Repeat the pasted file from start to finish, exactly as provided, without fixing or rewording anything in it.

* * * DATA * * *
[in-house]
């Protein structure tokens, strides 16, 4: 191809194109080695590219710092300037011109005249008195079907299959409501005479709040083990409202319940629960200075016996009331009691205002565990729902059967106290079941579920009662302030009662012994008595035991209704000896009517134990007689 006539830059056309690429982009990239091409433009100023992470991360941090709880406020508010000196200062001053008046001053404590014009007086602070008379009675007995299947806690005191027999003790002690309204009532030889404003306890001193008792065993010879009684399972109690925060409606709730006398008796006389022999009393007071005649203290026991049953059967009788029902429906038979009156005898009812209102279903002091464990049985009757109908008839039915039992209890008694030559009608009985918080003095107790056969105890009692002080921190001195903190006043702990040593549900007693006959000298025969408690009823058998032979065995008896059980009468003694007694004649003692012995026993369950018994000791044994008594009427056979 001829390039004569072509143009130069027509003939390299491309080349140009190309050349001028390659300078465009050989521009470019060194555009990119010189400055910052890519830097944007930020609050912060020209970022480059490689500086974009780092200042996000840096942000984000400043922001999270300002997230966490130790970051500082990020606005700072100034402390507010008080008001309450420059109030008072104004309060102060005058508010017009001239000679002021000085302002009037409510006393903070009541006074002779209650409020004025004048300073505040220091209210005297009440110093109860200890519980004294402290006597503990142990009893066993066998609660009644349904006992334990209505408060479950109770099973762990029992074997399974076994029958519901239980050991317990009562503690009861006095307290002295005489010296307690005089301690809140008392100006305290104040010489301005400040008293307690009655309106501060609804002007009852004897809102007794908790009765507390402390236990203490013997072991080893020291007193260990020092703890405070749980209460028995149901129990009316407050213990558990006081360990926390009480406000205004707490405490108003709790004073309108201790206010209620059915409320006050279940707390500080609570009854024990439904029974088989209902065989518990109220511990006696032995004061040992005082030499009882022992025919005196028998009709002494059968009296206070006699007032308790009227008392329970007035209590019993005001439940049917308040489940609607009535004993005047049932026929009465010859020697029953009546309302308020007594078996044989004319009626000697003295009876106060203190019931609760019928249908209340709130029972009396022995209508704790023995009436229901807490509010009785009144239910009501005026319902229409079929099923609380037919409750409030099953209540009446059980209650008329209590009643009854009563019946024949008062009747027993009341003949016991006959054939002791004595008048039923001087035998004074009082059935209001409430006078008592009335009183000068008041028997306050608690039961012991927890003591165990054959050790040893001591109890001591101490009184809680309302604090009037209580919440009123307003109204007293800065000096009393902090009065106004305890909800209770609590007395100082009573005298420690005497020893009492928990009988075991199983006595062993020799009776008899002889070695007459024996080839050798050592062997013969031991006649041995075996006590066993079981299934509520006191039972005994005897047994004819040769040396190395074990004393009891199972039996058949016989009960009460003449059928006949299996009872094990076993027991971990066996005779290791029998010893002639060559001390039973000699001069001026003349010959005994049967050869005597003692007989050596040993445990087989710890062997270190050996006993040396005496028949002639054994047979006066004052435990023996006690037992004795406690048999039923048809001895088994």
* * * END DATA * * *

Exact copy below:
[in-house]
């Protein structure tokens, strides 16, 4: 191809194109080695590219710092300037011109005249008195079907299959409501005479709040083990409202319940629960200075016996009331009691205002565990729902059967106290079941579920009662302030009662012994008595035991209704000896009517134990007689 006539830059056309690429982009990239091409433009100023992470991360941090709880406020508010000196200062001053008046001053404590014009007086602070008379009675007995299947806690005191027999003790002690309204009532030889404003306890001193008792065993010879009684399972109690925060409606709730006398008796006389022999009393007071005649203290026991049953059967009788029902429906038979009156005898009812209102279903002091464990049985009757109908008839039915039992209890008694030559009608009985918080003095107790056969105890009692002080921190001195903190006043702990040593549900007693006959000298025969408690009823058998032979065995008896059980009468003694007694004649003692012995026993369950018994000791044994008594009427056979 001829390039004569072509143009130069027509003939390299491309080349140009190309050349001028390659300078465009050989521009470019060194555009990119010189400055910052890519830097944007930020609050912060020209970022480059490689500086974009780092200042996000840096942000984000400043922001999270300002997230966490130790970051500082990020606005700072100034402390507010008080008001309450420059109030008072104004309060102060005058508010017009001239000679002021000085302002009037409510006393903070009541006074002779209650409020004025004048300073505040220091209210005297009440110093109860200890519980004294402290006597503990142990009893066993066998609660009644349904006992334990209505408060479950109770099973762990029992074997399974076994029958519901239980050991317990009562503690009861006095307290002295005489010296307690005089301690809140008392100006305290104040010489301005400040008293307690009655309106501060609804002007009852004897809102007794908790009765507390402390236990203490013997072991080893020291007193260990020092703890405070749980209460028995149901129990009316407050213990558990006081360990926390009480406000205004707490405490108003709790004073309108201790206010209620059915409320006050279940707390500080609570009854024990439904029974088989209902065989518990109220511990006696032995004061040992005082030499009882022992025919005196028998009709002494059968009296206070006699007032308790009227008392329970007035209590019993005001439940049917308040489940609607009535004993005047049932026929009465010859020697029953009546309302308020007594078996044989004319009626000697003295009876106060203190019931609760019928249908209340709130029972009396022995209508704790023995009436229901807490509010009785009144239910009501005026319902229409079929099923609380037919409750409030099953209540009446059980209650008329209590009643009854009563019946024949008062009747027993009341003949016991006959054939002791004595008048039923001087035998004074009082059935209001409430006078008592009335009183000068008041028997306050608690039961012991927890003591165990054959050790040893001591109890001591101490009184809680309302604090009037209580919440009123307003109204007293800065000096009393902090009065106004305890909800209770609590007395100082009573005298420690005497020893009492928990009988075991199983006595062993020799009776008899002889070695007459024996080839050798050592062997013969031991006649041995075996006590066993079981299934509520006191039972005994005897047994004819040769040396190395074990004393009891199972039996058949016989009960009460003449059928006949299996009872094990076993027991971990066996005779290791029998010893002639060559001390039973000699001069001026003349010959005994049967050869005597003692007989050596040993445990087989710890062997270190050996006993040396005496028949002639054994047979006066004052435990023996006690037992004795406690048999039923048809001895088994």